Nathan Smith of Luckett & Farley talking to the group about the future of the 500 Building

To the east of the 500 Building where we stood and listended to Nathan is the Brown Bros. Cadillac dealership property, a sprawling 5.35 acre city block that recently went on sale for about $8,750,000 for anyone looking to make an immediate impact in and around Downtown.

As we continued west on Broadway, it was hard to miss the massive parking lots that flank the 500 building along Broadway and beyond which belong to the parent company of our beloved newspaper the Courier Journal, whose iconic streamline moderne office headquarters was recently announced to be for sale as they farm out their printing production and consolidate their offices. According to LoopNet at the time of this writing, two of the properties totaling 5.45 acres are for sale for $17M. I’m curious though because there is a discrepancy that maybe I’m not understanding as there is a more info link that lists the property features as being the full 13.545 acres which would include the surrounding parking lots, for the same $17M.

Whatever the case may be, this site will be important to watch and interesting to think of what kind of projects could adaptively reuse the 660,000 sq/ft of space. If there wasn’t an Amazon fulfillment center just across the Ohio River in Jeffersonville, Indiana, I’d say this would be a major opportunity to attract the company to Louisville and even sweeter that the building is only a few blocks from I-65 with a direct line to the UPS WorldHub. To think about that a little more, being on a major transit route (Broadway) would be a perfect situation for access to a solid workforce.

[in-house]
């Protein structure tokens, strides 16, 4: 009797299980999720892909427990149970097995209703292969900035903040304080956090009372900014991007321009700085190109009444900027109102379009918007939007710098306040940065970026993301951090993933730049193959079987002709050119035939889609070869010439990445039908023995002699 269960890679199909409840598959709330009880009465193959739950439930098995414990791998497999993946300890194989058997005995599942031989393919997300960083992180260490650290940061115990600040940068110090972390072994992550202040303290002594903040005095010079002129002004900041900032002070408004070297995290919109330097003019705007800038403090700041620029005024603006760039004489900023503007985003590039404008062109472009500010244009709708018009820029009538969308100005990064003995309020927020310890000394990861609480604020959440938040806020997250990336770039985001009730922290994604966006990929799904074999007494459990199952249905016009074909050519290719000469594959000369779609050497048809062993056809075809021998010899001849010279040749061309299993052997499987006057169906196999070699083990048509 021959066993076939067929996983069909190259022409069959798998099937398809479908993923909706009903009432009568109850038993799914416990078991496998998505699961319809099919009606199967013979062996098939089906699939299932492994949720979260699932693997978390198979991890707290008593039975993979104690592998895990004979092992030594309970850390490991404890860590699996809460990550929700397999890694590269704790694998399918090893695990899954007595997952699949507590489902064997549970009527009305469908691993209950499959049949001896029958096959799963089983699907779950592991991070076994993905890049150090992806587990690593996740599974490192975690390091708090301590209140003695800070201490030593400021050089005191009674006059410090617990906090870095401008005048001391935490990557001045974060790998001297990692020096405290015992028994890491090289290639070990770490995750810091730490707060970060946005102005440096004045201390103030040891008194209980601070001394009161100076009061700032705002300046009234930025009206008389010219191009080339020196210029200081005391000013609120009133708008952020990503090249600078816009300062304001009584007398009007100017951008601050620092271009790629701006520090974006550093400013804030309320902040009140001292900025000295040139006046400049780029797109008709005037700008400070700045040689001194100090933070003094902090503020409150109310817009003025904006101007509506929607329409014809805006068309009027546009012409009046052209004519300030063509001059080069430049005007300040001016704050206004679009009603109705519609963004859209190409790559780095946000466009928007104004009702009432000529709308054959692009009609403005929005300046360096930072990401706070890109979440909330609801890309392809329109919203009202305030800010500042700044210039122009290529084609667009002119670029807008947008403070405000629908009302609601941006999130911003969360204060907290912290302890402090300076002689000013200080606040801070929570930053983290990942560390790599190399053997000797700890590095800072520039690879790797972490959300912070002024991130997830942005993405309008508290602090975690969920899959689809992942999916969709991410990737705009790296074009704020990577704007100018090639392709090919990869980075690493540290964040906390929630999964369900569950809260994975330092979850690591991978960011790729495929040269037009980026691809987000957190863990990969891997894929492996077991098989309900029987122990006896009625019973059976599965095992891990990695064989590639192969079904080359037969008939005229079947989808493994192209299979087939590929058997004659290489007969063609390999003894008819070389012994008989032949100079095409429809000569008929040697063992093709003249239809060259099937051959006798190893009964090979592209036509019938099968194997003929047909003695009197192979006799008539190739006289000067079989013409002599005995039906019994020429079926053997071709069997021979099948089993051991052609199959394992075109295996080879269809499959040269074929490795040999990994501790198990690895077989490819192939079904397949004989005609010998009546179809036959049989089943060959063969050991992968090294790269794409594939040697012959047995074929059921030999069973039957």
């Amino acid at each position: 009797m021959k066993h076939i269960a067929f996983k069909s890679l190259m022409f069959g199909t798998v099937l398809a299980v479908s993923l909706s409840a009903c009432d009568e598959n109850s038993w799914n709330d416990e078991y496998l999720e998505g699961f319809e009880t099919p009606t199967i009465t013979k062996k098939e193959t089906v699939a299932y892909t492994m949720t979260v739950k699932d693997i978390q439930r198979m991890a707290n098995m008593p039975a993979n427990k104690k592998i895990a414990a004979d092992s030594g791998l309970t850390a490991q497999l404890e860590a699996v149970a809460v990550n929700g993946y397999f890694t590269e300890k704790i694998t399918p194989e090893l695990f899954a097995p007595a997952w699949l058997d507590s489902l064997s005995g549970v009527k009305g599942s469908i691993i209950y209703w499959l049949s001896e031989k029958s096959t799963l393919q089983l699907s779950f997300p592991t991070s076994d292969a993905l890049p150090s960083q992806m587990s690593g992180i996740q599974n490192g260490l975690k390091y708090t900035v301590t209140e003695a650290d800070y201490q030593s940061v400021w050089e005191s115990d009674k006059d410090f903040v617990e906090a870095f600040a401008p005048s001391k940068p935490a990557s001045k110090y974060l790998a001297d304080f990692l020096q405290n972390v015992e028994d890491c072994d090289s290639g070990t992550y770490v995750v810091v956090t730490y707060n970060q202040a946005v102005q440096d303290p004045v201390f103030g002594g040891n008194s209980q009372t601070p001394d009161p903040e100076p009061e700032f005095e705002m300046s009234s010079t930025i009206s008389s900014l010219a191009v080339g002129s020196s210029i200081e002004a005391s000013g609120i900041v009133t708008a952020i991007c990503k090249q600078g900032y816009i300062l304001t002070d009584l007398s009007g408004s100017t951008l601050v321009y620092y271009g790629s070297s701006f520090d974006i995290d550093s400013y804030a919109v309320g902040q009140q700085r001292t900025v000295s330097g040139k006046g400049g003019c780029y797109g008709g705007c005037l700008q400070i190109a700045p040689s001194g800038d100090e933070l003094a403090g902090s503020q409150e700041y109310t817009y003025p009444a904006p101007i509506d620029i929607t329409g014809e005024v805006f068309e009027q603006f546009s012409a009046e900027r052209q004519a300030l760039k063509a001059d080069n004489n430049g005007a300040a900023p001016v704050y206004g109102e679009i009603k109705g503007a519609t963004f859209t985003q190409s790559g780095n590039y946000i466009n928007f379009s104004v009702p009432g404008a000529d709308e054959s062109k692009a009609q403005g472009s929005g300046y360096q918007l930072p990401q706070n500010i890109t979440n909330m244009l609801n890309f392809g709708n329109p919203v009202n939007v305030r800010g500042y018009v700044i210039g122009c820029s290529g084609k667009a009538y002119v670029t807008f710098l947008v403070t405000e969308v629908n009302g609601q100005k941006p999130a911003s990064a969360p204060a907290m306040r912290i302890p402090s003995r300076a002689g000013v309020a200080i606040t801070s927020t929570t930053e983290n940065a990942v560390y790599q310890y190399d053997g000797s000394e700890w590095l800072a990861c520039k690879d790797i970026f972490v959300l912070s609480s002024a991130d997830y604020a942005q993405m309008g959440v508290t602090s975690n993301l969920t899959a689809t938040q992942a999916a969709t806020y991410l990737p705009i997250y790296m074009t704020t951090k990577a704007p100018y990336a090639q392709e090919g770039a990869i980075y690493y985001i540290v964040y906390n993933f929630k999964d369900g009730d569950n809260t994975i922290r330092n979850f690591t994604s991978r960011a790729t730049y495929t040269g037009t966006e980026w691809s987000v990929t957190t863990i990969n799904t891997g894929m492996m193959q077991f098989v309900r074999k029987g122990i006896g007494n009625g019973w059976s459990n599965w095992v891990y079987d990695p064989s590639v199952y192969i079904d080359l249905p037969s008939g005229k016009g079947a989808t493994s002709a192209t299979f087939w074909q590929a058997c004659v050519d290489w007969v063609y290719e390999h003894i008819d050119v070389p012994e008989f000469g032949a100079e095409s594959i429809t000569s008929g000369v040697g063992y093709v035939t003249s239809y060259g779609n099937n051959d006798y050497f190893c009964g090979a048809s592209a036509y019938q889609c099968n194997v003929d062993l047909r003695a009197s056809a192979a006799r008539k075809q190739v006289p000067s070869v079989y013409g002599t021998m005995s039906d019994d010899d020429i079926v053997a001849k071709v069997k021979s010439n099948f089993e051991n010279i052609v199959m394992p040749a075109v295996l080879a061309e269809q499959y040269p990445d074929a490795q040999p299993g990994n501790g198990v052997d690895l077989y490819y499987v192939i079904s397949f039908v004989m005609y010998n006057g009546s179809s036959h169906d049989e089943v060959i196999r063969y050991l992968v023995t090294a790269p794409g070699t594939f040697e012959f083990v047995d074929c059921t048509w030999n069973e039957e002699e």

The Courier-Journal Office Building at 6th and Broadway

Across 6th Street from the Courier Journal building is the Gene Snyder US Courthouse that was built in the 1930s. This formidable neo-classical building is pretty nice, but you would cry if you realized that this took the place of a magnificent Post Office and Custom House that once sat at the corner of 4th and Chestnut just blocks away.

Gene Snyder US Courthouse at 6th and Broadway
Post Office and Custom House previously at 4th and Chestnut... which is now a parking garage. Check out this great website where you can find this image among a large collection of historic images in Louisville (source).

We quickly set our sites north on 6th Street, squinting to make out the next buildings on our stroll. While trying to determine the SoUP Downtown Loop route I had a number of people question why we would want to walk along this section of the city as there is little to see at the speed of a pedestrian. My answer was "that is part of the reason we need to walk this area." Part of the point of these perambulations is to not only see the great aspects of our city, but to see the underbelly and understand why it is the way it is so we can make it better.

Aside from a Federal office tower among a sea of surface parking and an interesting selection of facade material for a long and tall screen wall, someone pointed out that the trees were significantly larger than your typical street trees. I believe there is some saying regarding a silver lining…

Large, mature street-trees and ornate screen wall on 6th Street

As we arrived at the corner of Chestnut Street and 6th we were greeted with an assortment of building styles and eras. Jessica McCarron, of Vital Sites, mentioned that the WHAS building was designed by Louis Henry & Associates to visually harmonize with the Federal Building across the street. I've always thought the WHAS building is a interesting design and though it is not as pedestrian friendly as a row of storefronts along the block, the transparent glass facade is so much more inviting that what we walked past from Broadway.